New Federal Statutory Holiday: National Day for Truth and Reconciliation

Author: Siobhán Rempel, Articling Student

On June 3, 2021, Bill C-5, An Act to amend the Bills of Exchange Act, the Interpretation Act and the Canada Labour Code (National Day for Truth and Reconciliation), SC 2021, c 11 received Royal Assent. This legislation establishes a new federal statutory holiday in Canada. Here’s everything you need to know.

National Day for Truth and Reconciliation

The implementation of a National Day for Truth and Reconciliation responds to the May 2021 discovery of 215 remains of children buried in an unmarked grave at the Kamloops Indian Residential School in Tk’emlupsemc territory (Kamloops, BC). This discovery has triggered the search for unmarked graves across the country.

In past years, September 30th has been recognized as Orange Shirt Day. The movement was started by Phyllis Webstad, who had her orange shirt taken away from her when she arrived at residential school at the age of six.

From 1883 to 1996, the Government of Canada mandated residential schools by way of the Indian Act, RSC, 1985, c I-5. The compulsory attendance of over 150,000 First Nations, Inuit, and Métis children at residential schools across the country was enforced by the Government of Canada throughout this period. The Truth and Reconciliation Commission of Canada estimates that thousands of children died while attending residential school.

The purpose of this legislation is

to respond to the Truth and Reconciliation Commission of Canada’s call to action number 80 by creating a holiday called the National Day for Truth and Reconciliation, which seeks to honour First Nations, Inuit and Métis Survivors and their families and communities and to ensure that public commemoration of their history and the legacy of residential schools remains a vital component of the reconciliation process.

The legislation will make amendments to the Bills of Exchange Act, RSC, 1985, c B-4 (subparagraph 42(a)(i)), the Interpretation Act, RSC, 1985, c I-21 (subsection 35(1)), and the Canada Labour Code, RSC, 1985, c L-2 (section 166) to include the National Day for Truth and Reconciliation along with the other federally recognized statutory holidays.

Which employees will be entitled to the holiday?

There has been some uncertainty circulating regarding which businesses and employees will be affected by the National Day for Truth and Reconciliation this year. September 30th is a federal statutory holiday. The Government of Canada’s collective agreements stipulate that employees are entitled to “one additional day when proclaimed by an act of Parliament as a national holiday” which has occurred in this case. Accordingly, this means that federal employees and workers in federally regulated workplaces will be granted a paid day off.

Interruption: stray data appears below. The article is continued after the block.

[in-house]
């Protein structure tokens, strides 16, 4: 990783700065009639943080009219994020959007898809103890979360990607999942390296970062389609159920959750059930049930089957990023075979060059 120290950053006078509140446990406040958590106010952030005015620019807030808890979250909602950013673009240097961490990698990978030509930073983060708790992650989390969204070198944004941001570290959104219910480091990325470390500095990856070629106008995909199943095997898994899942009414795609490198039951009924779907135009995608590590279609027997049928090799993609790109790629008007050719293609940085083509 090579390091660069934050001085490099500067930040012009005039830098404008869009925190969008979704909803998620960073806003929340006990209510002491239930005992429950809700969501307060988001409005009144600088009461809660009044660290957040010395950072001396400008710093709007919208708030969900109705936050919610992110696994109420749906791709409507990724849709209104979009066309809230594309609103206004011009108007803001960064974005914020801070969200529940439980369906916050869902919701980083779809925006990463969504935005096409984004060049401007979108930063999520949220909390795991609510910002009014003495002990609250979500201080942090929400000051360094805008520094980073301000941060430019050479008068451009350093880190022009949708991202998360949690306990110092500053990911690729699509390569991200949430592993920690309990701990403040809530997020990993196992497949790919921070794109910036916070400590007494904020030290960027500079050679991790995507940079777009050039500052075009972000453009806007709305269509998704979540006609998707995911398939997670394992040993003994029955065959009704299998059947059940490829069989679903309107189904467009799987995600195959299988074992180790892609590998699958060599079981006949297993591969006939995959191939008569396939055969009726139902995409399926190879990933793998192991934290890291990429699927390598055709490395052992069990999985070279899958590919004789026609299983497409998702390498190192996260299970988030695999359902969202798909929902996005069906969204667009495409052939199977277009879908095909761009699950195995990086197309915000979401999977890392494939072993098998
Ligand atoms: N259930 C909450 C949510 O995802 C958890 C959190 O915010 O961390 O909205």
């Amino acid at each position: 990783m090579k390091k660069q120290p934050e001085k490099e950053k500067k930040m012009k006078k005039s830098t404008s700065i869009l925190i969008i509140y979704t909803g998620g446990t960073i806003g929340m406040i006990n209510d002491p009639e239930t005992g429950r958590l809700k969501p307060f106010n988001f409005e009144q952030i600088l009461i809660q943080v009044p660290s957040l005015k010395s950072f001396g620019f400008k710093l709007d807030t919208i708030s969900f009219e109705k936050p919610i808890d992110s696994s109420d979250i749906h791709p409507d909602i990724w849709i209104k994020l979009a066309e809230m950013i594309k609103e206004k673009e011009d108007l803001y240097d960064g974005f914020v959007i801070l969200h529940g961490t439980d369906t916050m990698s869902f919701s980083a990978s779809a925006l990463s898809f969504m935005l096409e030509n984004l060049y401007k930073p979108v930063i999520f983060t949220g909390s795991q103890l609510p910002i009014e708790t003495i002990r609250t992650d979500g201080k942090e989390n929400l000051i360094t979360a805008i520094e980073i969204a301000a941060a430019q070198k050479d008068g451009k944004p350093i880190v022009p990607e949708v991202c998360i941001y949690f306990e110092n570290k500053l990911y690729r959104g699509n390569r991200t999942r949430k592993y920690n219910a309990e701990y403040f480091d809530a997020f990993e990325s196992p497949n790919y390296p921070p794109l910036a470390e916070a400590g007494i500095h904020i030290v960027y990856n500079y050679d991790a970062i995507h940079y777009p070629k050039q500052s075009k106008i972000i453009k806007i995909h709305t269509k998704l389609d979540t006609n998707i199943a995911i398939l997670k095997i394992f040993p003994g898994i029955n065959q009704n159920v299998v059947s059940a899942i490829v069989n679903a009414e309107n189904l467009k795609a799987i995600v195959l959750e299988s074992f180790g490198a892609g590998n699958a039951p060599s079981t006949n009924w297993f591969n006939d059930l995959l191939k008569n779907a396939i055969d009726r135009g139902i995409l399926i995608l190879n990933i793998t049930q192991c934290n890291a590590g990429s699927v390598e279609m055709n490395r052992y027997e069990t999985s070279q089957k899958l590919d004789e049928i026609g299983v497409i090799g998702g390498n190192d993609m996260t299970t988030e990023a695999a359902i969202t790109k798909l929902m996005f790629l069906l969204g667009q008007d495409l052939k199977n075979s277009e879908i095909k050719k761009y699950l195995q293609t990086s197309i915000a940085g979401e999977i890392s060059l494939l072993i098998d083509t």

What services in BC will be impacted by the holiday?

While September 30th is not a provincial statutory holiday, many provincial public-sector employees will be recognizing the holiday this year.

Following the Federal Government’s announcement in June, the Government of BC recently released a statement. Murray Rankin, Minister of Indigenous Relations and Reconciliation, and Selina Robinson, Minister of Finance stated the following:

The national holiday will be observed this Sept. 30 by federal employees and workers in federally regulated workplaces. We have advised provincial public-sector employers to honour this day and in recognition of the obligations in the vast majority of collective agreements. Many public services will remain open but may be operating at reduced levels. However, most schools, post-secondary institutions, some health sector workplaces, and Crown corporations will be closed.

Additionally, all Supreme Court registries in BC will be closed. This means that all Supreme Court civil, family, and criminal hearings set to be heard on September 30, 2021 have been cancelled.

Many public sector collective agreements use similar language as stipulated above to allow public sector employees to observe “any other holiday proclaimed as a holiday by the Federal, Provincial, or Municipal Government for the locality in which an employee is working shall also be a paid holiday” .

However, most private sector employees are not currently entitled to a paid day off, as it does not yet appear as a statutory holiday in any BC legislation. Some private businesses are choosing to give their employees the day off regardless.

What happens when September 30th falls on a weekend?

Section 193(2) of the Canada Labour Code states that should the holiday fall on either a Saturday or Sunday, employees are entitled to a holiday with pay on the working day immediately preceding or following the general holiday (Friday or Monday).

Note to Readers: This is not legal advice. If you are looking for legal advice or have any questions regarding how this holiday affects employers and employees in BC, please contact the Employment & Labour Group.

Note: The topic of residential schools may be triggering to some readers. A National Residential School Crisis Line can be accessed online or by telephone at 1-866-925-4419.

Siobhán Rempel joined KSW Lawyers (Kane Shannon Weiler LLP) as a summer student in 2021. She is entering her last semester of law at Thompson Rivers University in the Fall of 2021 and will be returning to KSW in 2022 to complete her articles. She has a keen interest in employment, human rights, and public law issues.




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